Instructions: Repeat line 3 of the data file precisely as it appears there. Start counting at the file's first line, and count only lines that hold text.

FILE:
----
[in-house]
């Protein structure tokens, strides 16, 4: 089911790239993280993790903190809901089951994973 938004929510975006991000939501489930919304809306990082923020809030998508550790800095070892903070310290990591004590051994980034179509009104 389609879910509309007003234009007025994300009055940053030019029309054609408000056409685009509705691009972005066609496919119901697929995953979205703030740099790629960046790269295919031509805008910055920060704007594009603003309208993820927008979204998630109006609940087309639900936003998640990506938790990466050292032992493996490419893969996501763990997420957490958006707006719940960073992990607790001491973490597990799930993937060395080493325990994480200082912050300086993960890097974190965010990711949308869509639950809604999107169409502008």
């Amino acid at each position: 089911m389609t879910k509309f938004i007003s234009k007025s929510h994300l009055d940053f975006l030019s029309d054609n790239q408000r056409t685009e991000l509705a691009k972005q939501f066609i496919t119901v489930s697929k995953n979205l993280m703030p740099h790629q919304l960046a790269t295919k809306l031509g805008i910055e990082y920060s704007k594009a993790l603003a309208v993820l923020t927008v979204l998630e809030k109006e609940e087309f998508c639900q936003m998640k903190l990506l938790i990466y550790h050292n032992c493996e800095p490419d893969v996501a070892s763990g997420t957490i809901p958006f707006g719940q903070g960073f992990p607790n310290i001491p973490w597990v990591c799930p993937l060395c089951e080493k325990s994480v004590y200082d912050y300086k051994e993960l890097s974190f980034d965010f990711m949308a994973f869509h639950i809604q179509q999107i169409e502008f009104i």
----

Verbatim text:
């Amino acid at each position: 089911m389609t879910k509309f938004i007003s234009k007025s929510h994300l009055d940053f975006l030019s029309d054609n790239q408000r056409t685009e991000l509705a691009k972005q939501f066609i496919t119901v489930s697929k995953n979205l993280m703030p740099h790629q919304l960046a790269t295919k809306l031509g805008i910055e990082y920060s704007k594009a993790l603003a309208v993820l923020t927008v979204l998630e809030k109006e609940e087309f998508c639900q936003m998640k903190l990506l938790i990466y550790h050292n032992c493996e800095p490419d893969v996501a070892s763990g997420t957490i809901p958006f707006g719940q903070g960073f992990p607790n310290i001491p973490w597990v990591c799930p993937l060395c089951e080493k325990s994480v004590y200082d912050y300086k051994e993960l890097s974190f980034d965010f990711m949308a994973f869509h639950i809604q179509q999107i169409e502008f009104i």